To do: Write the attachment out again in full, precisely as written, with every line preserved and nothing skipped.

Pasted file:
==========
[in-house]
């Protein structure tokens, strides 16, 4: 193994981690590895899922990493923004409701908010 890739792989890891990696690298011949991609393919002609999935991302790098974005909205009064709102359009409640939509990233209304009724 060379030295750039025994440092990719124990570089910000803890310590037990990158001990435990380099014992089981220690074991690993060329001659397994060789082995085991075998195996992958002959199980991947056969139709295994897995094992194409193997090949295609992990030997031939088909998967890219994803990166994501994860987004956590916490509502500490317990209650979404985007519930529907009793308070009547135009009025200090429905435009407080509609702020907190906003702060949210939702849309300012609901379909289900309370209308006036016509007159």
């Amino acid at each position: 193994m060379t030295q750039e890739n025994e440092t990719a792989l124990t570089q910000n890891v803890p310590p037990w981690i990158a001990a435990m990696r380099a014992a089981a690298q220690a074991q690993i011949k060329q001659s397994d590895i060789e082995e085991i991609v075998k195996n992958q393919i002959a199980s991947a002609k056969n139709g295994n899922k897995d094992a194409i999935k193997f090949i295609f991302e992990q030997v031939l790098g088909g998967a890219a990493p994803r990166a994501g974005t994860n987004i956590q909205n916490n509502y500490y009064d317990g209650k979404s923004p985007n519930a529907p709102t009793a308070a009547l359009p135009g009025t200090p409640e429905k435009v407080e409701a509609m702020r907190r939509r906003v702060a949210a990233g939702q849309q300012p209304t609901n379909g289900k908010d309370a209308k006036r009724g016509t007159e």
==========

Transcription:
[in-house]
């Protein structure tokens, strides 16, 4: 193994981690590895899922990493923004409701908010 890739792989890891990696690298011949991609393919002609999935991302790098974005909205009064709102359009409640939509990233209304009724 060379030295750039025994440092990719124990570089910000803890310590037990990158001990435990380099014992089981220690074991690993060329001659397994060789082995085991075998195996992958002959199980991947056969139709295994897995094992194409193997090949295609992990030997031939088909998967890219994803990166994501994860987004956590916490509502500490317990209650979404985007519930529907009793308070009547135009009025200090429905435009407080509609702020907190906003702060949210939702849309300012609901379909289900309370209308006036016509007159």
């Amino acid at each position: 193994m060379t030295q750039e890739n025994e440092t990719a792989l124990t570089q910000n890891v803890p310590p037990w981690i990158a001990a435990m990696r380099a014992a089981a690298q220690a074991q690993i011949k060329q001659s397994d590895i060789e082995e085991i991609v075998k195996n992958q393919i002959a199980s991947a002609k056969n139709g295994n899922k897995d094992a194409i999935k193997f090949i295609f991302e992990q030997v031939l790098g088909g998967a890219a990493p994803r990166a994501g974005t994860n987004i956590q909205n916490n509502y500490y009064d317990g209650k979404s923004p985007n519930a529907p709102t009793a308070a009547l359009p135009g009025t200090p409640e429905k435009v407080e409701a509609m702020r907190r939509r906003v702060a949210a990233g939702q849309q300012p209304t609901n379909g289900k908010d309370a209308k006036r009724g016509t007159e």